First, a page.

Specific genes protect cress plants from heavy metals
The Polish Olkusz region, which is home to one of the largest lead-zinc ore deposits in the world and a correspondingly large number of mines, holds a sad record: it is home to some of the most contaminated soils in Europe. The average concentrations of cadmium, zinc and lead can be five to ten times higher than the maximum permissible value in Switzerland. Plants grow poorly here because the toxins slow down the biological activity in the soil and hinder important processes in the plant cells.
Thale cress (Arabidopsis halleri), however, thrives splendidly in this region. In the course of evolution, it has acquired a particularly effective handling of environmental toxins. This was demonstrated in a genetic study conducted by researchers from the Swiss Federal Institute for Forest, Snow and Landscape Research WSL together with colleagues from the Polish Academy of Sciences (PAN) in Krakow. They rely on a Polish field experiment in which cress plants from four locations - two contaminated and two unpolluted - were examined.
Reaction to environmental stress
The WSL researchers Christian Sailer and Christian Rellstab investigated the entire genomes of plants from the contrasting locations. "We found striking differences at specific sites in the genome between plants from locations with and without heavy metals," said Rellstab. "This is probably due to the fact that this cress species has adapted to heavy metals in the soil through genetic modifications at precisely these sites." The identified genes control the reactions of plants to adverse environmental conditions. One reaction is the transport of metals into specific cell sections, the vacuoles, in which heavy metals and other toxins are stored and thus rendered harmless. Other reactions are part of the repair system that corrects damage to cell components or DNA caused by heavy metals.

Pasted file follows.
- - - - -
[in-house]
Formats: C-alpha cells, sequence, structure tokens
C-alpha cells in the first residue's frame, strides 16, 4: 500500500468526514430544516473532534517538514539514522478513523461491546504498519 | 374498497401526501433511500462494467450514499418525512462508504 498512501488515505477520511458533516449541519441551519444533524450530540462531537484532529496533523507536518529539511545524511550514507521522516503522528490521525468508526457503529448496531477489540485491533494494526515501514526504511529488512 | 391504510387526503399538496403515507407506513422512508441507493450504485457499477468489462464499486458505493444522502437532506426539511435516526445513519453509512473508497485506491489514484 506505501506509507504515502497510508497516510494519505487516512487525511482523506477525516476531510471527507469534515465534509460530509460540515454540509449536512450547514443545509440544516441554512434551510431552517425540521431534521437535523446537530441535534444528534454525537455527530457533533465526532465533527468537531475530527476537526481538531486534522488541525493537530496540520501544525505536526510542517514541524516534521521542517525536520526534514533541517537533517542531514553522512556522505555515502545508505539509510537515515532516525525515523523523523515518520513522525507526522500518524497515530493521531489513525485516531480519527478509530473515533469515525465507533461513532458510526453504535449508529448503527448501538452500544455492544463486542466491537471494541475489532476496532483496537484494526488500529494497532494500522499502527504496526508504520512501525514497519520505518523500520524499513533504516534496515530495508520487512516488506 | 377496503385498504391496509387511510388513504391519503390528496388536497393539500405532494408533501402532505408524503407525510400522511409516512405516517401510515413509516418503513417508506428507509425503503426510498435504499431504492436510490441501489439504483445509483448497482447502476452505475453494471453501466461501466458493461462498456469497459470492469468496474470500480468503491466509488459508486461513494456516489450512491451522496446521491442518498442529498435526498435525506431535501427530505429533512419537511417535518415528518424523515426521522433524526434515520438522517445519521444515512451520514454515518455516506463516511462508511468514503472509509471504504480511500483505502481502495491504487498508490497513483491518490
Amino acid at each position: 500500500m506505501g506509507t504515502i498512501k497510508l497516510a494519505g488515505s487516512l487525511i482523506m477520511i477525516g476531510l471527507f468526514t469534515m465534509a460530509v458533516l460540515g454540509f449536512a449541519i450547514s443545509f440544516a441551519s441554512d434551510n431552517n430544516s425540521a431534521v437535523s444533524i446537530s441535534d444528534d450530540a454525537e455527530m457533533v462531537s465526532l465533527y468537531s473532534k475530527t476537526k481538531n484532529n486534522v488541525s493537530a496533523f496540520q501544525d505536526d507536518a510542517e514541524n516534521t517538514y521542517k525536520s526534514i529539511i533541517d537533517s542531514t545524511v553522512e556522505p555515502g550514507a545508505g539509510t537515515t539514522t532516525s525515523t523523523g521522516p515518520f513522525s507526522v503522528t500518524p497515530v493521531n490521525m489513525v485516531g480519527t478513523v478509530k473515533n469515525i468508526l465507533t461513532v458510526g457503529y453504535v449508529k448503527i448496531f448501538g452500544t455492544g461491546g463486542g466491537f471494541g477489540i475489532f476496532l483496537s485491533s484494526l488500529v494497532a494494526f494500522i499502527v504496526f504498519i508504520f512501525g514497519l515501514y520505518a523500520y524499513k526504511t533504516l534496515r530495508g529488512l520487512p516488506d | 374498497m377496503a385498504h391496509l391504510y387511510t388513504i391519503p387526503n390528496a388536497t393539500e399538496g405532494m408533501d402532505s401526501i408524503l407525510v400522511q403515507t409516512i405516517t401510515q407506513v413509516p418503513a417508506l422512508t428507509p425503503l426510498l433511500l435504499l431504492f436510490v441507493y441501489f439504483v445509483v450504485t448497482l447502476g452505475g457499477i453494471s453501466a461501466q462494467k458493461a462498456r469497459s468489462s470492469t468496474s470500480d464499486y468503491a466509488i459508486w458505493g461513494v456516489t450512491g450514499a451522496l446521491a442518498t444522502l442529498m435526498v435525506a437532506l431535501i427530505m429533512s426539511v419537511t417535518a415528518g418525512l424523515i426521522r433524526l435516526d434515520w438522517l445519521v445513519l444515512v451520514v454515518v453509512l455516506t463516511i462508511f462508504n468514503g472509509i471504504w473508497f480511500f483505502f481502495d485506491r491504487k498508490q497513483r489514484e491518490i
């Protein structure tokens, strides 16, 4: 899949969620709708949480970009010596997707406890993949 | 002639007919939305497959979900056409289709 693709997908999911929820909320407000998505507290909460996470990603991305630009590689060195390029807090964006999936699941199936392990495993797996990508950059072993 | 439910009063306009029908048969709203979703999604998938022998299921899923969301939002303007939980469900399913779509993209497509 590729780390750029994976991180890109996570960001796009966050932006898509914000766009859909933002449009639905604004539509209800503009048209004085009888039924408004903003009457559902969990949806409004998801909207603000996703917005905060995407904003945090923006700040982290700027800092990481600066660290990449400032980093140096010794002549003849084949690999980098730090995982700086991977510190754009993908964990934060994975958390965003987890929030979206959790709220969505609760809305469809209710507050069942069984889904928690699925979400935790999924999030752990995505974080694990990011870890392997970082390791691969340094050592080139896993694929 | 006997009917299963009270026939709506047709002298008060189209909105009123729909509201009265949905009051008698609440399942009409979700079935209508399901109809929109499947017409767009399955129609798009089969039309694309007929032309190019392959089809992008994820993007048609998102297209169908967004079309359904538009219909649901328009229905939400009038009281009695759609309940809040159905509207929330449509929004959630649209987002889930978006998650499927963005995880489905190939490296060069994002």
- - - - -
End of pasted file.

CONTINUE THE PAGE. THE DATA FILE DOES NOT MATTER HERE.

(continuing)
Cleaning soils using plants
These results, which were published in the journal Scientific Reports, are important for the remediation of contaminated sites - possibly also in Switzerland. According to the register of contaminated sites, over 30,000 locations covering a total area of 220 square kilometres are contaminated with chemicals and heavy metals, which corresponds to the size of the Canton of Zug. Around 4000 sites are being remediated. Plant cover is one possible way of doing this, either by allowing the vegetation to absorb and retain the heavy metals, or by removing the pollutants through mowing. Although thale cress is too small for this, it is an ideal research object. Not only can it withstand extremely high concentrations of heavy metals, but also absorb large quantities of them from the soil and store them harmlessly in its plant cells. The current study shows that transport genes play a particularly important role in this process. A better understanding of these mechanisms could help breeding particularly resistant plants for soil remediation.
"In order to be able to use adapted plants for remediation, we need to know the exact mechanisms of heavy metal adaptation," says plant physiologist Pierre Vollenweider from WSL. The study builds on the WSL researchers' experience with the genome of A. halleri and on previous research projects on the adaptation of plants to heavy metals and other environmental pollutants.